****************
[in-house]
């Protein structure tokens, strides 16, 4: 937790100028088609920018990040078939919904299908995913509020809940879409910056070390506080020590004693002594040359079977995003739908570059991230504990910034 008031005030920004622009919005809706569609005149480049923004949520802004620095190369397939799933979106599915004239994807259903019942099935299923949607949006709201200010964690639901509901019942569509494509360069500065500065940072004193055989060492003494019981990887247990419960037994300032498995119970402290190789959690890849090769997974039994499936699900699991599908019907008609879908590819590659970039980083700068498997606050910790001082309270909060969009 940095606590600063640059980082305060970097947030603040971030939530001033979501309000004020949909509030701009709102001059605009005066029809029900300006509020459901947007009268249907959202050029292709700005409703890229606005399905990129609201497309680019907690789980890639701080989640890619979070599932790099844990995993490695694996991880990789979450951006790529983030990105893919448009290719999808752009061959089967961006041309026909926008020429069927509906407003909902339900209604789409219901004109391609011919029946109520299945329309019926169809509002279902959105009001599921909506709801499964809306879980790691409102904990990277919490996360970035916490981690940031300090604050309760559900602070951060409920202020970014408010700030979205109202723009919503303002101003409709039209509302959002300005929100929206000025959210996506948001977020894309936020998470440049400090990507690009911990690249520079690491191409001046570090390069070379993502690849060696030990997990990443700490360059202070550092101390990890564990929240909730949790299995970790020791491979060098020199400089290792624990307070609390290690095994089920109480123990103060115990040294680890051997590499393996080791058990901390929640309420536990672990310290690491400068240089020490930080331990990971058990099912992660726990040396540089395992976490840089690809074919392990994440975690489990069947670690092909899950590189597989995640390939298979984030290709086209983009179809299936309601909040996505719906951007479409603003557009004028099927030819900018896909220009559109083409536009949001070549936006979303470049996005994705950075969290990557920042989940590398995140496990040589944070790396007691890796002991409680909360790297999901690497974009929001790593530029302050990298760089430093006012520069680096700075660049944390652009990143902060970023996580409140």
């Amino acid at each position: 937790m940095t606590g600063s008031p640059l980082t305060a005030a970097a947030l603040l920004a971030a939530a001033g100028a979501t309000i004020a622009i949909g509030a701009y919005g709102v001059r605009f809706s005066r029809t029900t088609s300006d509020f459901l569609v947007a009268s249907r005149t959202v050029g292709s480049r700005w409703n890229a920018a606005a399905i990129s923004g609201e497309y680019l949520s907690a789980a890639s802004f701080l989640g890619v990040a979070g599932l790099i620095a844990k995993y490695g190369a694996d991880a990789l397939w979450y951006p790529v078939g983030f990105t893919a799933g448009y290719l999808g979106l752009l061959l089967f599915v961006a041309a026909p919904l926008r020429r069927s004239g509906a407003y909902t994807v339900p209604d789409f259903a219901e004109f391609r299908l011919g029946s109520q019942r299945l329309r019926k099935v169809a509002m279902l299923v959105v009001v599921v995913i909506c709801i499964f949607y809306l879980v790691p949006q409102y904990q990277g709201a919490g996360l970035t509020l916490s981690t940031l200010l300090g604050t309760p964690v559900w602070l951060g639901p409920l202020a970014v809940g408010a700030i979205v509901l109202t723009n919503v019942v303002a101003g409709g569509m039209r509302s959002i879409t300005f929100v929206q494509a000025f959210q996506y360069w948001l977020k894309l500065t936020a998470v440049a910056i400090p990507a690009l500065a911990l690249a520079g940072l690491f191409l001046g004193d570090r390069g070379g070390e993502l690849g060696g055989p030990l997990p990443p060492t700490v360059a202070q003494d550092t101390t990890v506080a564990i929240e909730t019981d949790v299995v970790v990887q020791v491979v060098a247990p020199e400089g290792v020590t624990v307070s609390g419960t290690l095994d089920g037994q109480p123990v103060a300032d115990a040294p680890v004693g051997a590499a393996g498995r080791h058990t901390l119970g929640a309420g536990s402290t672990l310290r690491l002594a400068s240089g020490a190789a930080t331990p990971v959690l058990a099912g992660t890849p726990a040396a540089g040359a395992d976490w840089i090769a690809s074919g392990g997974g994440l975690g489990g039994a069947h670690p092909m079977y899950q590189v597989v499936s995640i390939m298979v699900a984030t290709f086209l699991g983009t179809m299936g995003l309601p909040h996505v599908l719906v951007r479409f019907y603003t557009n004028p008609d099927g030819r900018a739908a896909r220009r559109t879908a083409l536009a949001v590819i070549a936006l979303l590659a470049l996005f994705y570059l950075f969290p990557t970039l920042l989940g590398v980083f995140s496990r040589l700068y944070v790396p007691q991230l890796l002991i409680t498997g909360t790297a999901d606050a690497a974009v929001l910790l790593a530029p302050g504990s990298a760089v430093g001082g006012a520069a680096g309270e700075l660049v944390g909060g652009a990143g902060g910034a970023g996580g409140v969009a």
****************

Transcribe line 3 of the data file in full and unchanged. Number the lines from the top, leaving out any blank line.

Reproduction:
């Amino acid at each position: 937790m940095t606590g600063s008031p640059l980082t305060a005030a970097a947030l603040l920004a971030a939530a001033g100028a979501t309000i004020a622009i949909g509030a701009y919005g709102v001059r605009f809706s005066r029809t029900t088609s300006d509020f459901l569609v947007a009268s249907r005149t959202v050029g292709s480049r700005w409703n890229a920018a606005a399905i990129s923004g609201e497309y680019l949520s907690a789980a890639s802004f701080l989640g890619v990040a979070g599932l790099i620095a844990k995993y490695g190369a694996d991880a990789l397939w979450y951006p790529v078939g983030f990105t893919a799933g448009y290719l999808g979106l752009l061959l089967f599915v961006a041309a026909p919904l926008r020429r069927s004239g509906a407003y909902t994807v339900p209604d789409f259903a219901e004109f391609r299908l011919g029946s109520q019942r299945l329309r019926k099935v169809a509002m279902l299923v959105v009001v599921v995913i909506c709801i499964f949607y809306l879980v790691p949006q409102y904990q990277g709201a919490g996360l970035t509020l916490s981690t940031l200010l300090g604050t309760p964690v559900w602070l951060g639901p409920l202020a970014v809940g408010a700030i979205v509901l109202t723009n919503v019942v303002a101003g409709g569509m039209r509302s959002i879409t300005f929100v929206q494509a000025f959210q996506y360069w948001l977020k894309l500065t936020a998470v440049a910056i400090p990507a690009l500065a911990l690249a520079g940072l690491f191409l001046g004193d570090r390069g070379g070390e993502l690849g060696g055989p030990l997990p990443p060492t700490v360059a202070q003494d550092t101390t990890v506080a564990i929240e909730t019981d949790v299995v970790v990887q020791v491979v060098a247990p020199e400089g290792v020590t624990v307070s609390g419960t290690l095994d089920g037994q109480p123990v103060a300032d115990a040294p680890v004693g051997a590499a393996g498995r080791h058990t901390l119970g929640a309420g536990s402290t672990l310290r690491l002594a400068s240089g020490a190789a930080t331990p990971v959690l058990a099912g992660t890849p726990a040396a540089g040359a395992d976490w840089i090769a690809s074919g392990g997974g994440l975690g489990g039994a069947h670690p092909m079977y899950q590189v597989v499936s995640i390939m298979v699900a984030t290709f086209l699991g983009t179809m299936g995003l309601p909040h996505v599908l719906v951007r479409f019907y603003t557009n004028p008609d099927g030819r900018a739908a896909r220009r559109t879908a083409l536009a949001v590819i070549a936006l979303l590659a470049l996005f994705y570059l950075f969290p990557t970039l920042l989940g590398v980083f995140s496990r040589l700068y944070v790396p007691q991230l890796l002991i409680t498997g909360t790297a999901d606050a690497a974009v929001l910790l790593a530029p302050g504990s990298a760089v430093g001082g006012a520069a680096g309270e700075l660049v944390g909060g652009a990143g902060g910034a970023g996580g409140v969009a």